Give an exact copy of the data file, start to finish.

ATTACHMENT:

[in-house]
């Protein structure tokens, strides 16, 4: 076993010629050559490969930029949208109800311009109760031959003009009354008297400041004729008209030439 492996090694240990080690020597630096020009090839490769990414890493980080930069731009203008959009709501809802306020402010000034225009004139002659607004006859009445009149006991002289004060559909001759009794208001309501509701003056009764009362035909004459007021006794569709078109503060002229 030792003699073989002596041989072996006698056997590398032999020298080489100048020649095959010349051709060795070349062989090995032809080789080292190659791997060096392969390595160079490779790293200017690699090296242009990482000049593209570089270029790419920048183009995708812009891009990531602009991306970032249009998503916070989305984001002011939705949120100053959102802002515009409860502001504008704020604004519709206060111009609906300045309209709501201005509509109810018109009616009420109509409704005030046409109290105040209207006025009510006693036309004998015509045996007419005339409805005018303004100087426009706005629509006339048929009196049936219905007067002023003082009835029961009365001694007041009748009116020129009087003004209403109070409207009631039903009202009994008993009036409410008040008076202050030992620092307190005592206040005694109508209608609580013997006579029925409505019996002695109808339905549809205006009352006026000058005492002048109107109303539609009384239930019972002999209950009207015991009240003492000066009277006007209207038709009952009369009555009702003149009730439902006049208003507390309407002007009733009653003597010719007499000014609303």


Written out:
[in-house]
């Protein structure tokens, strides 16, 4: 076993010629050559490969930029949208109800311009109760031959003009009354008297400041004729008209030439 492996090694240990080690020597630096020009090839490769990414890493980080930069731009203008959009709501809802306020402010000034225009004139002659607004006859009445009149006991002289004060559909001759009794208001309501509701003056009764009362035909004459007021006794569709078109503060002229 030792003699073989002596041989072996006698056997590398032999020298080489100048020649095959010349051709060795070349062989090995032809080789080292190659791997060096392969390595160079490779790293200017690699090296242009990482000049593209570089270029790419920048183009995708812009891009990531602009991306970032249009998503916070989305984001002011939705949120100053959102802002515009409860502001504008704020604004519709206060111009609906300045309209709501201005509509109810018109009616009420109509409704005030046409109290105040209207006025009510006693036309004998015509045996007419005339409805005018303004100087426009706005629509006339048929009196049936219905007067002023003082009835029961009365001694007041009748009116020129009087003004209403109070409207009631039903009202009994008993009036409410008040008076202050030992620092307190005592206040005694109508209608609580013997006579029925409505019996002695109808339905549809205006009352006026000058005492002048109107109303539609009384239930019972002999209950009207015991009240003492000066009277006007209207038709009952009369009555009702003149009730439902006049208003507390309407002007009733009653003597010719007499000014609303």